N&V: Do you see philanthropic dollars going the same way as, say, venture capital dollars, as we are in a recession?

Colwell: Not really. People don't give for taxes. They don't give to get a write-off. That's an added benefit. And it certainly is something they consider in determining what types of assets they contribute, when they contribute them, and how they contribute them. But declines in the market historically have not impacted philanthropy in a significant way. Now, we may see people from some of the newer companies, some of the high-tech companies, the dot-coms—where there was enormous, almost immediate creation of wealth, and then a reduction in that—using this time to recover and to retrench. But, the true givers in this country do not stop giving. They give because they believe in what you're doing, they believe in your vision, and they want to make an investment in that. They don't give because their stocks are up 20 percent this year, or because they need a big write-off.

N&V: You came to Scripps after September 11, but do you think that relief efforts for that crisis will drain donations from other nonprofits?

Colwell: It will in the short run. I did a study on this, and there have been numerous studies, as you might imagine, since September 11 on the impact that this tragedy will have in philanthropic support. If you look back in history at crises—Oklahoma City, the assassination of JFK, Pearl Harbor—what you'll find is that overall charitable giving spiked upwards, between five and seven percent, nationally. There is, temporarily, a shift from the traditional recipients–higher education, health care–to more of the human service, social service providers. But the spike in overall giving, two, three, four, ten years out, doesn't correct. It stays up there. Over time, within a period of two to five years, giving shifts back to the traditional recipients of the majority of philanthropic support, the greatest of which are religious-based organizations, but health care and higher education are right behind. So our short-term prognosis for giving in the health care industry is probably not optimistic, but our long-term outlook is very optimistic.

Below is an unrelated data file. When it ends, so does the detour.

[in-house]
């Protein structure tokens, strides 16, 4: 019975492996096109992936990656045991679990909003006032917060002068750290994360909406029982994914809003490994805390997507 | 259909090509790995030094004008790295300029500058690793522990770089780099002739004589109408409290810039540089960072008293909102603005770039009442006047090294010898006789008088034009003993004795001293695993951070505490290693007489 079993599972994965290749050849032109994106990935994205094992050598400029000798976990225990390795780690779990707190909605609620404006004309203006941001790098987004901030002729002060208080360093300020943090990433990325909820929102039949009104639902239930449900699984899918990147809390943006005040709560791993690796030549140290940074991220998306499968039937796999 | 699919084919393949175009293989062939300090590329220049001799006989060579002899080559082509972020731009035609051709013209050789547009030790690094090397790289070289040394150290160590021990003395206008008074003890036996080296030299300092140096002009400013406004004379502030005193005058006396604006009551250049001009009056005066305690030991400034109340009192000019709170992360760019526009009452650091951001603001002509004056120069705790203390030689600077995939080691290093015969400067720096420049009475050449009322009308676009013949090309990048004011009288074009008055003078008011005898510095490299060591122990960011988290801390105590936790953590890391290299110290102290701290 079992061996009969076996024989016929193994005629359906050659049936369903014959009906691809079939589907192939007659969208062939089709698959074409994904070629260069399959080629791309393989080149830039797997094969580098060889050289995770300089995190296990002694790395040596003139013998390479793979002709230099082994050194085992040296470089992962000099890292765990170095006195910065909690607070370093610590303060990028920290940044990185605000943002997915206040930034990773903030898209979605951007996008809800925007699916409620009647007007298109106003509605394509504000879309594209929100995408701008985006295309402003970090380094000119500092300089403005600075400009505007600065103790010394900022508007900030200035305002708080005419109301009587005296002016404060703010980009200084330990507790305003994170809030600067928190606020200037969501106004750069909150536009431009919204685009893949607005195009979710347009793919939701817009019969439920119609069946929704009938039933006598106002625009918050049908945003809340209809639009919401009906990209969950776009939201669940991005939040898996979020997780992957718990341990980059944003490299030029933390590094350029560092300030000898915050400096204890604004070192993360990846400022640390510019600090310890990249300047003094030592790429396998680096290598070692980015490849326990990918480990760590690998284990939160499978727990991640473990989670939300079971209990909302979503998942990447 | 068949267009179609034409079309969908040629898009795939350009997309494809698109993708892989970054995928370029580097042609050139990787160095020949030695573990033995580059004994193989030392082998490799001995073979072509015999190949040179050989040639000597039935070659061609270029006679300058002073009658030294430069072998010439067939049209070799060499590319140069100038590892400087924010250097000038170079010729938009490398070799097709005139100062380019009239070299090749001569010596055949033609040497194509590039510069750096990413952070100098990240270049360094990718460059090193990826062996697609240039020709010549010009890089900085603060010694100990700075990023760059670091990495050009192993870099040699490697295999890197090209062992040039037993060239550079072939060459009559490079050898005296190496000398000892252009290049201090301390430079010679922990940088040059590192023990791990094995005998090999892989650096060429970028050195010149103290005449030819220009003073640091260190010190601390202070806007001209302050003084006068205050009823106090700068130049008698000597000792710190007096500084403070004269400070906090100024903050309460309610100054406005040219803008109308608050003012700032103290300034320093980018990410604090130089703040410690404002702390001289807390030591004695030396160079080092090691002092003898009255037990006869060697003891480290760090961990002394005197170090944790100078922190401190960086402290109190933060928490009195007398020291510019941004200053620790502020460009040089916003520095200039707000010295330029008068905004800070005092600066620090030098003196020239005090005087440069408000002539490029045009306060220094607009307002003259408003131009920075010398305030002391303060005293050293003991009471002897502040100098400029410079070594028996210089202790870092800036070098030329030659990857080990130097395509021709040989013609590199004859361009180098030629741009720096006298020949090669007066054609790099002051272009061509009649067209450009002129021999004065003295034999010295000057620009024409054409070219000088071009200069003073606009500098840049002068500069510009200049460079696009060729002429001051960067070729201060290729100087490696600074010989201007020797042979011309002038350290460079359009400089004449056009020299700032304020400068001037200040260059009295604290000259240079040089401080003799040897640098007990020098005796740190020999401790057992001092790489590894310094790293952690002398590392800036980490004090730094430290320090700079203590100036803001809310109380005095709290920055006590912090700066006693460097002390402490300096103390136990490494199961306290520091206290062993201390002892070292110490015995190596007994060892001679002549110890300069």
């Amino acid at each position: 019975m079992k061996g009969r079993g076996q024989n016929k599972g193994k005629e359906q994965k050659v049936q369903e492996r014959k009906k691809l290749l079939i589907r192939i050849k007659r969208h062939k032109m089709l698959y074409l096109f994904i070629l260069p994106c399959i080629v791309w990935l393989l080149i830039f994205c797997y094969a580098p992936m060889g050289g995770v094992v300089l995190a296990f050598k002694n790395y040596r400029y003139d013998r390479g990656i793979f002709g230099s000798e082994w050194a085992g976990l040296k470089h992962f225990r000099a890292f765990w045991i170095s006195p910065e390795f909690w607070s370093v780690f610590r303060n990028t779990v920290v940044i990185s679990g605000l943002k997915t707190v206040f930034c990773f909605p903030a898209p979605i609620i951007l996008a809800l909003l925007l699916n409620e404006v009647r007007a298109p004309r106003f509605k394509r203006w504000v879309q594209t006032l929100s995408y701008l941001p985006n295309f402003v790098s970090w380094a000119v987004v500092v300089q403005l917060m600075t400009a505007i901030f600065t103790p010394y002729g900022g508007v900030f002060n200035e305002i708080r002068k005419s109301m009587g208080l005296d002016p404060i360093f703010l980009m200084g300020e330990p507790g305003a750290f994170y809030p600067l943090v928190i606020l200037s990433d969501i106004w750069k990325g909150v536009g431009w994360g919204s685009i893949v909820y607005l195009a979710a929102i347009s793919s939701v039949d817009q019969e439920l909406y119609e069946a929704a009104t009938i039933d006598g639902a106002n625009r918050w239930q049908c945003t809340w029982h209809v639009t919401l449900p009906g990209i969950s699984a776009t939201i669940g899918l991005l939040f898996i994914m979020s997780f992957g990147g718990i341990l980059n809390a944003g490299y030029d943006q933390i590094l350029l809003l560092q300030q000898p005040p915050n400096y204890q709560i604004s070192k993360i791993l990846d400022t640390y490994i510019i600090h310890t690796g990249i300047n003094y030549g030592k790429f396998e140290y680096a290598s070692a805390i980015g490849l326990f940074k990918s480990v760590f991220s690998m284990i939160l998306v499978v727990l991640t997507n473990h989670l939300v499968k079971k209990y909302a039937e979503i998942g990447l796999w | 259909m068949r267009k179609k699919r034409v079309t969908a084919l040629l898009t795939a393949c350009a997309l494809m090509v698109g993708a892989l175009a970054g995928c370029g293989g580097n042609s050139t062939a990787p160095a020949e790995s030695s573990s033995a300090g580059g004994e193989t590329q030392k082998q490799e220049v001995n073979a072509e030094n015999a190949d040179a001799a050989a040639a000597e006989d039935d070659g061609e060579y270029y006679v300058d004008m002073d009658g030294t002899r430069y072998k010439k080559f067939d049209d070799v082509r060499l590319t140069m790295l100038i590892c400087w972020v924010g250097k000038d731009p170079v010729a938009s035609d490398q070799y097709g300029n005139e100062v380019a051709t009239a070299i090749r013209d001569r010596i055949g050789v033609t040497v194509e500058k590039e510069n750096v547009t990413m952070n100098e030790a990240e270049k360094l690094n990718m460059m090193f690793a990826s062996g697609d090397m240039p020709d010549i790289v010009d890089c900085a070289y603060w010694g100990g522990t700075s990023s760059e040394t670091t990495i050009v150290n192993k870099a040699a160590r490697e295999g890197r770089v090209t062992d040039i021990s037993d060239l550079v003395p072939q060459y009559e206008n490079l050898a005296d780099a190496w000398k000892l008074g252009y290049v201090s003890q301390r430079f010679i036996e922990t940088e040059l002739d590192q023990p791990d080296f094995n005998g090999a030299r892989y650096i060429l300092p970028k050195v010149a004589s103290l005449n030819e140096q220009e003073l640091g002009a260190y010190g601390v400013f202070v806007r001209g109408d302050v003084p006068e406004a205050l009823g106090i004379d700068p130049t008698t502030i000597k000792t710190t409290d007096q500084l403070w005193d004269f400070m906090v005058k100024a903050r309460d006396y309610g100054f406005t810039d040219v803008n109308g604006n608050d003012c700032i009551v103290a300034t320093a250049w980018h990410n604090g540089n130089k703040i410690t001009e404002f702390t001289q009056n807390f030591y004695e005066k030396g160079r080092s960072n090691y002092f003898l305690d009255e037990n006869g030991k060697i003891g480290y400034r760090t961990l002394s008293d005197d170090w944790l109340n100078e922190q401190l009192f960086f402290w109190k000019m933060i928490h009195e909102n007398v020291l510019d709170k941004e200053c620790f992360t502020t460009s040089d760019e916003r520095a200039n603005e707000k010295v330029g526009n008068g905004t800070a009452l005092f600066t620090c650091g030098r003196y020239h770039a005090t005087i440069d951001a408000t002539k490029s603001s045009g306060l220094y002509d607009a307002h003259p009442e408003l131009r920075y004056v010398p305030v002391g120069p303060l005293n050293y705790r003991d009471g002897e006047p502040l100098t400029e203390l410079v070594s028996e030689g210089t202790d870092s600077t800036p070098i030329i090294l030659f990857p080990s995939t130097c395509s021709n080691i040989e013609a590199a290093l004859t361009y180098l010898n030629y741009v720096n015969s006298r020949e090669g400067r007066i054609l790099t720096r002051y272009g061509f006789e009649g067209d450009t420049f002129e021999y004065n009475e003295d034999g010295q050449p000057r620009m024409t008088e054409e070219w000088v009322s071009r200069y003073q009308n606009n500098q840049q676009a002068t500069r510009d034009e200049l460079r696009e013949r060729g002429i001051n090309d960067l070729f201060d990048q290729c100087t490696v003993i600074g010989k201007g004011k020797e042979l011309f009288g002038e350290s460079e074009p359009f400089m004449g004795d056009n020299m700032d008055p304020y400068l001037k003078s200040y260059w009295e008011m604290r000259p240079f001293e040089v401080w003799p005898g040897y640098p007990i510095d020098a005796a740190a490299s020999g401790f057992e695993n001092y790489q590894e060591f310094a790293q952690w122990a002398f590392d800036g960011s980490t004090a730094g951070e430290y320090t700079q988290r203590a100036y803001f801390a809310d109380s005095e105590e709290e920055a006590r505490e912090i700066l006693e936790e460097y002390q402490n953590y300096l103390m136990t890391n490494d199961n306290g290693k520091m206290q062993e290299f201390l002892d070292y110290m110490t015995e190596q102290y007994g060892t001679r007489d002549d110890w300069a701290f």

N&V: So do you think people who never gave before start giving?

Colwell: That's exactly what happens. The people who have wealth, who have never really considered themselves philanthropists, or those who give $50 to this and $50 to that but who have never really considered themselves capable of making an impact are emotionally charged to make that first $1,000 gift, or $5,000 gift, or $10,000 gift. Then they find out it feels very good. They have the satisfaction of knowing that, "I helped," and feel good about it. So now we've got a new person who's charged, who's turned on by supporting a charitable organization, and they're hooked forever. And that's what makes this country the most generous in the world.

N&V: What do you enjoy most about your job?

Colwell: I think it's probably meeting the people. We have enormous talent at Scripps, across all turfs. TSRI has some of the most brilliant minds in the world. What has been enoyable for me is the fact that not only do you have this world-class research institute with brilliant minds conducting very, very important science—but they're nice people. I've really enjoyed that. And likewise, throughout Scripps Health, there are just genuinely good people. Without exception, everyone who I've talked to has told me they've loved being at Scripps. Not too many organizations can say that. The other thing is the incredible support and encouragement that I've received from the leadership of TSRI and Scripps Health. They are the finest and most talented leadership that I have seen in my career. The talent, the commitment, the dedication is unsurpassed. I really feel that I have joined a winning team.

N&V: Anything else I've missed?

Colwell: The future of Scripps is very, very bright. People already recognize that the research institute is world-class in nature and a key player in biosciences in the world. While Scripps Health has had its share of difficulties as has every other health care organization in this country, in a few years people are going to look at Scripps as a comprehensive health care institution and go, "Wow."



Go back to News & Views Index

Cary W. Colwell assumed the position of president of the Scripps Foundation for Medicine and Science, the fundraising organization for both TSRI and Scripps Health, in early November 2001.